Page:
IWATA, Shizuoka Pref. – The J. League’s 26th season drew to a close on Saturday with a showdown between two storied clubs that would seem familiar — yet in other ways somewhat alien — to those who watched from the terraces and in front of TV sets in the 1990s.
Instead of Jubilo Iwata and Tokyo Verdy battling for the title as they did so many times in those early years (the latter known at the time as Verdy Kawasaki), on this day they were fighting for the right to play in next season’s first division, as Koki Ogawa’s penalty kick and Taishi Taguchi’s screamer of a free kick spared Jubilo the agony of relegation in a 2-0 win at a packed Yamaha Stadium.
After a dramatic own goal sealed Iwata’s 16th-place J1 finish on Dec. 1, Saturday’s match was the last chance for manager Hiroshi Nanami to keep his team in the top flight for a fourth season since earning promotion in 2015. He took no questions in his post-match news conference, instead speaking at length on the result and revealing that he had been prepared to step down had Jubilo been relegated.
“This match didn’t need to happen,” Nanami said. “I intended to resign if we’d lost, but right now I can’t say anything (about my future). I know it may cause some problems with signing player contracts but I need a bit of time. I take full responsibility for us having needed to play this game.”
While the Shizuoka side had two weeks to prepare for the final, it was Verdy which arrived with the lion’s share of momentum. Facing two win-or-go-home games (as opposed to the draw-and-advance scenarios enjoyed by the higher seeds), Miguel Lotina’s men had twice delivered late to pull off stunning upsets against Omiya Ardija and Yokohama FC and get to this final.
“We did great work this year. The players were professional from the first day to today,” Lotina reflected. “It’s disappointing that we gave up a chance at promotion but I’m satisfied with what we accomplished this season.”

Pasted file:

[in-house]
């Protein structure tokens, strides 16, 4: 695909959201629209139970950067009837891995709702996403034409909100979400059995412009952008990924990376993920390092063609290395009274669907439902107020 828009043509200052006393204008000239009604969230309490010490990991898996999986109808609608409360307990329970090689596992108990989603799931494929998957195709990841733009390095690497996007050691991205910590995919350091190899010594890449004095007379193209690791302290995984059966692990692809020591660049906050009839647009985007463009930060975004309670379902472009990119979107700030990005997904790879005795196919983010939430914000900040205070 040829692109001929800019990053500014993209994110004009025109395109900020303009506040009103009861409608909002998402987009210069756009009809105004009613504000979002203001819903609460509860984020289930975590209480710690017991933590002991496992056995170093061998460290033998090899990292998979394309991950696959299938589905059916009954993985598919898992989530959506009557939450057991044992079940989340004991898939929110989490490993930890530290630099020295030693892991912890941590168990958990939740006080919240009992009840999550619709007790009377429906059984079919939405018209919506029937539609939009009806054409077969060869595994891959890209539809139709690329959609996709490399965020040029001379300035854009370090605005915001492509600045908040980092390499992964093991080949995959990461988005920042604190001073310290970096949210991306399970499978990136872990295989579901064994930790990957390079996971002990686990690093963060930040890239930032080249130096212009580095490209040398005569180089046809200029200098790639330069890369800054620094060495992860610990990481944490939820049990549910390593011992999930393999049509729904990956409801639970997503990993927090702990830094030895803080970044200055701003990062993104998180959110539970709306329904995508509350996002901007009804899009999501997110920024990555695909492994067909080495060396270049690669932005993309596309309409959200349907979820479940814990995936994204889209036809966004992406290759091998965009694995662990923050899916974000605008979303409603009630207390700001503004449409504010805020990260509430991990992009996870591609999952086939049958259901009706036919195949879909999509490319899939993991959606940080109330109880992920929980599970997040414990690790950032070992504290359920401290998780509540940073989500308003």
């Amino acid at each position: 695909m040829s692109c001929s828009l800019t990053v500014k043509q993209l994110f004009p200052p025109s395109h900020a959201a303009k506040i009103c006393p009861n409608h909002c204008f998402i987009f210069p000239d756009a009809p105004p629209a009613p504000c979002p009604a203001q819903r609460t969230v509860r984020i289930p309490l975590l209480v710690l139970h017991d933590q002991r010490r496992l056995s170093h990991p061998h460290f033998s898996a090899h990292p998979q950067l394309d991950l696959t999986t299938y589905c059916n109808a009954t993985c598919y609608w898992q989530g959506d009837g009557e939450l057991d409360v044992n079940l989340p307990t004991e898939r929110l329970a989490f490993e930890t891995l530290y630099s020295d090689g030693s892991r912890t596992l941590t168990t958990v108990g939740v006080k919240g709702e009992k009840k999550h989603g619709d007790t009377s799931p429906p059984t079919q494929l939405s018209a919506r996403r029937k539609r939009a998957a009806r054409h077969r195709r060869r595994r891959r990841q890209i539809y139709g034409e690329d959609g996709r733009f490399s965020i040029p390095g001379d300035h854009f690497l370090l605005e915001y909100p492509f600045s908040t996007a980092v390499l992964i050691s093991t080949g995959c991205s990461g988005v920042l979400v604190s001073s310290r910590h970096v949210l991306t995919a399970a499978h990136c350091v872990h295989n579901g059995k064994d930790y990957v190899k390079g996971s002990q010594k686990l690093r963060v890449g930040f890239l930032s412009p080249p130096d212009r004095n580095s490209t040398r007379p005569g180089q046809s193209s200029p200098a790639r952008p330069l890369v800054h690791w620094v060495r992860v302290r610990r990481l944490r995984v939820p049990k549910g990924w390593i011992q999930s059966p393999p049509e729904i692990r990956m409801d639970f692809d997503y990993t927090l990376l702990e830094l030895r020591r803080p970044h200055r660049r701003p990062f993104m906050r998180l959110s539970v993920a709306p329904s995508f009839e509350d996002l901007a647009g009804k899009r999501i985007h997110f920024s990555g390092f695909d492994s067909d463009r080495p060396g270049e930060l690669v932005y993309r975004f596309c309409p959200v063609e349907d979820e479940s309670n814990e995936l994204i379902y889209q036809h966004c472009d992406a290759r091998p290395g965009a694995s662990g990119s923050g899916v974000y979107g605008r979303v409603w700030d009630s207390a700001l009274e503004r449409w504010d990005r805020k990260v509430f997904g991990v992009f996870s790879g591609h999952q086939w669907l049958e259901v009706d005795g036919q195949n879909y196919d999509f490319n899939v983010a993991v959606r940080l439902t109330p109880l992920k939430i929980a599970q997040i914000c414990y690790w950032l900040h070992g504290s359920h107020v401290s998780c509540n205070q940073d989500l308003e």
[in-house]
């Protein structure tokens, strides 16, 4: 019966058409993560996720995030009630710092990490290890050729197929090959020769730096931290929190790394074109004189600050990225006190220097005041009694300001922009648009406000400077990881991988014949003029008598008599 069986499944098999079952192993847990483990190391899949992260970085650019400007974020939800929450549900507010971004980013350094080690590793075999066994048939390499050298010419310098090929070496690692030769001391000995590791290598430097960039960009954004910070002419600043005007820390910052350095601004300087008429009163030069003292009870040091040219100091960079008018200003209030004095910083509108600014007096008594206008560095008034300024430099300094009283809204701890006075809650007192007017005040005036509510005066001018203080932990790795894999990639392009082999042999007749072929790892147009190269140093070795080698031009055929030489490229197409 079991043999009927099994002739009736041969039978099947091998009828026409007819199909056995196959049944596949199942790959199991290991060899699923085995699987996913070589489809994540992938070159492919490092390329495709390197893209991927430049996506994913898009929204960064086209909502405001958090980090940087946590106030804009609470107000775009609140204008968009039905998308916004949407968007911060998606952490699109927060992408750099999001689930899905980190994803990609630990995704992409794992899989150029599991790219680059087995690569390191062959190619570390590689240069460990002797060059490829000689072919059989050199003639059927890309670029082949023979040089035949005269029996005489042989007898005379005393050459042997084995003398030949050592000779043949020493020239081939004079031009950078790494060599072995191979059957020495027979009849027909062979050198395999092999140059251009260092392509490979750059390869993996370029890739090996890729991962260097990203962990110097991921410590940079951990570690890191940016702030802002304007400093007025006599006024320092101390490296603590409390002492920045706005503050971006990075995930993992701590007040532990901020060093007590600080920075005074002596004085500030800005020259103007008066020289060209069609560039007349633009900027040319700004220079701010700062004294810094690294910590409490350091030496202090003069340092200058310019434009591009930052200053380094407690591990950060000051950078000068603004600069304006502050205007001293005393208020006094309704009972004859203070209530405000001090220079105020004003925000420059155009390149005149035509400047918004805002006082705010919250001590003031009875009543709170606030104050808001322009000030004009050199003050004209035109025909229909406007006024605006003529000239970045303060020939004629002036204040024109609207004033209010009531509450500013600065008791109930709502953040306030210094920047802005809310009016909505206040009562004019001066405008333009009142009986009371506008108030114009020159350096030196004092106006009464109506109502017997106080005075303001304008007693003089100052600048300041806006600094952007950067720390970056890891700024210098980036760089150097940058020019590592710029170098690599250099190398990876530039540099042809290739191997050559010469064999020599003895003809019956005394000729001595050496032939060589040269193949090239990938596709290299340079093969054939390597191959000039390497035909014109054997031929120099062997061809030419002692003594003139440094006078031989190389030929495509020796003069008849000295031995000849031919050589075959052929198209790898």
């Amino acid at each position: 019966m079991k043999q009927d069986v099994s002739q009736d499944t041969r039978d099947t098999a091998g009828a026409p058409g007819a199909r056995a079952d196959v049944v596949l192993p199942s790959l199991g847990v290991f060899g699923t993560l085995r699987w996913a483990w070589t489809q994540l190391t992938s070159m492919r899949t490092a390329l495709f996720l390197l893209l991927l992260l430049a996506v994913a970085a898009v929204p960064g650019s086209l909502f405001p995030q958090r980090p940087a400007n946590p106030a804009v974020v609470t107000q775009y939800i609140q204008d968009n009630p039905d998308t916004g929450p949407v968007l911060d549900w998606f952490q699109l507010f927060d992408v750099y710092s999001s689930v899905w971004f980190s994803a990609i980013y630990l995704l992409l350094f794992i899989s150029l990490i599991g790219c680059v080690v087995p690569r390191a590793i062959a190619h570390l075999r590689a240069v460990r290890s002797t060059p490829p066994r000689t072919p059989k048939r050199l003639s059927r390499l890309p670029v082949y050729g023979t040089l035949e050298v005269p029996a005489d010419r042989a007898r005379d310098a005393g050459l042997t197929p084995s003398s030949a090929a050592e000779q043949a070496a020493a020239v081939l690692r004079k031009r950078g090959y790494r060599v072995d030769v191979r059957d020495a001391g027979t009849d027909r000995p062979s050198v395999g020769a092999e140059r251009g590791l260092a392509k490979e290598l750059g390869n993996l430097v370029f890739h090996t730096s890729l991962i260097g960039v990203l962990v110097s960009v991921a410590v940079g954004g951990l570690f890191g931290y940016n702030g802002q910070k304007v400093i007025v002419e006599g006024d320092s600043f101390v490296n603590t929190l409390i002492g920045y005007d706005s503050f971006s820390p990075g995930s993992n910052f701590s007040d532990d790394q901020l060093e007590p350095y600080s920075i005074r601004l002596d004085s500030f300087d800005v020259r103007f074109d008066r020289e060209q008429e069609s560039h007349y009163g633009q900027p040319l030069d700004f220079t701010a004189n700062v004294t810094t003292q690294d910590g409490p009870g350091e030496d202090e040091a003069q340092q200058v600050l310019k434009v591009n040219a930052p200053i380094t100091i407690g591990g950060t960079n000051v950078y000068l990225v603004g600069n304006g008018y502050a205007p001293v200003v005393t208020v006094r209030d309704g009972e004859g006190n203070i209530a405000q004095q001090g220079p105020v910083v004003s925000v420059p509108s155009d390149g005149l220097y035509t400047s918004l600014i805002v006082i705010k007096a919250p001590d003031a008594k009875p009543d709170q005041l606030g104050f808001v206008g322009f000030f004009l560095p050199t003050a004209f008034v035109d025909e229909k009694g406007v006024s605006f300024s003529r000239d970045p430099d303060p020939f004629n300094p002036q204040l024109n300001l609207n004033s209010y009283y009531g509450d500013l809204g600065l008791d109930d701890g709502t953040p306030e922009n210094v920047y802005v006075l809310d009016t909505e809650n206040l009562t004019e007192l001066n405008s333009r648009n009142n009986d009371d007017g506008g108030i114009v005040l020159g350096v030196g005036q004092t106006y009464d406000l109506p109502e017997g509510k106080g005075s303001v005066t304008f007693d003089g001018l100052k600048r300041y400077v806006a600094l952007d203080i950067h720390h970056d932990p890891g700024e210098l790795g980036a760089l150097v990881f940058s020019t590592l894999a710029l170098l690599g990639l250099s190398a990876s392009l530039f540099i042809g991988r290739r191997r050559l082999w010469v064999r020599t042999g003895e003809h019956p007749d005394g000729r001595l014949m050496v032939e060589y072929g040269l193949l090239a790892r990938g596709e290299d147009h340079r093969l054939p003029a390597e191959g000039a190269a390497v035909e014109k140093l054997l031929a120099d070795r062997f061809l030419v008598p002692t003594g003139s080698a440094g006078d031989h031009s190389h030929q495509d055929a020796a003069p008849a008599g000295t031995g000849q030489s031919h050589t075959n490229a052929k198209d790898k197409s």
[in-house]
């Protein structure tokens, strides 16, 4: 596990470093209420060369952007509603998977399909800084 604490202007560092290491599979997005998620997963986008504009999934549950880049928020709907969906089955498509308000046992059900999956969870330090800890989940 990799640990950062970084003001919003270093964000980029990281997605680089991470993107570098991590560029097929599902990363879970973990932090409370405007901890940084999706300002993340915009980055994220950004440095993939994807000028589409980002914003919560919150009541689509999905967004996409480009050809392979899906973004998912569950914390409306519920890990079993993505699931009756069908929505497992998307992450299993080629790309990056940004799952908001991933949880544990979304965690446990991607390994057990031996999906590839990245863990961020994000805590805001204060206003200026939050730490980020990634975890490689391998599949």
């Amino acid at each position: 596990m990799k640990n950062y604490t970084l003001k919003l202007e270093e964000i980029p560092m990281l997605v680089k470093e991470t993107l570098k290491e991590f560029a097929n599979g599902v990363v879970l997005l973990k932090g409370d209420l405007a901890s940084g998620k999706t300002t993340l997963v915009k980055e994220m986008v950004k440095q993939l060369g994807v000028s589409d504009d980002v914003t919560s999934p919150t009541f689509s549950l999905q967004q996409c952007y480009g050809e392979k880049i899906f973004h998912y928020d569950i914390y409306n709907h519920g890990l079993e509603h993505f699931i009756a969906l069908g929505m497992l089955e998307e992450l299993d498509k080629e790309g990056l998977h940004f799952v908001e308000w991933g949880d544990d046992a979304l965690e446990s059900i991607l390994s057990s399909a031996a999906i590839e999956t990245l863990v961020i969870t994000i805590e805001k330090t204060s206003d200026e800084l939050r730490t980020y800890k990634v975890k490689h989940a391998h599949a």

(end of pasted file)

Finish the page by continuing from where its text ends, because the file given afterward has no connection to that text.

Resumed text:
Those accomplishments were not enough. The hosts maintained the majority of possession in the first half thanks to their high-pressing tactics, and it was a superb spot of goalkeeping by Verdy’s Naoto Kamifukumoto which kept Iwata midfielder Daiki Yamada’s close-range shot out of the net in the 21st minute.
“The first half was very important but we gave up the ball too easily. We could see how well they were playing from how they stole the ball,” commented Lotina.
In the 31st minute it was three-time Golden Boot winner Yoshito Okubo who showed his flair, brilliantly sliding into the box to take possession before his soft looping shot was deflected by a defender and saved by the Verdy ‘keeper.
Kamifukumoto’s luck finally ran out in the 40th minute, when he took down Koki Ogawa in a one-on-one and left referee Masaaki Iemoto with no other option than to point to the spot. The 21-year-old Ogawa duly converted to give Jubilo a 1-0 lead.
“I’m not yet playing up to the level our manager expects,” Tokyo 2020 hopeful Ogawa said. “He wants to see a lot from me, so I have to shoot more and score more.
“It’s difficult to play in the Olympics if you don’t do well in J1, so it’s even more important that we were able to stay in the J1.”
The introduction of veteran striker Leandro for Verdy after halftime did little to kick start a comeback by the J2 representatives, who initially struggled to create sustained possession out of the back thanks to frequent turnovers. Leandro’s best chance on goal came in the 65th minute, but he was denied by Jubilo’s Polish netminder Krzysztof Kaminski.
“Leandro has scored a lot of goals against us and we worked to keep him off the scoreboard,” Nanami said.
“Before anything turned into a dangerous situation we were able to stay focused and prevent that from happening,” noted Jubilo defender Kentaro Oi. “It’s thanks to our frontline attackers that we were able to concentrate on the transition from defense to attack.”
After Okubo’s 77th-minute rocket from just inside the penalty area ricocheted off the crossbar and back into play, Jubilo at last found their 2-0 lead just three minutes later when Taguchi’s free kick sliced through the Verdy wall like a knife through the hearts of the thousand-strong green-clad visiting fans in attendance.
“We lost any chances when they scored their second goal,” Lotina said. “If we’d scored a 1-1 equalizer they might have panicked and we would have had a chance.”
The remaining 10 minutes — plus five minutes of stoppage time — were far from the amount of time Verdy would need to score the three goals needed to win promotion. The final whistle ended the capital side’s fairy-tale run, dooming the J. League co-founders to an 11th straight J2 season as the song of around 13,000 home fans reverberated in the December chill.
“These are the sort of situations you have to overcome to become stronger,” reflected Jubilo attacker Adailton. “Next year we want to use this experience and work hard to turn our struggles into success.”
IN FIVE EASY PIECES WITH TAKE 5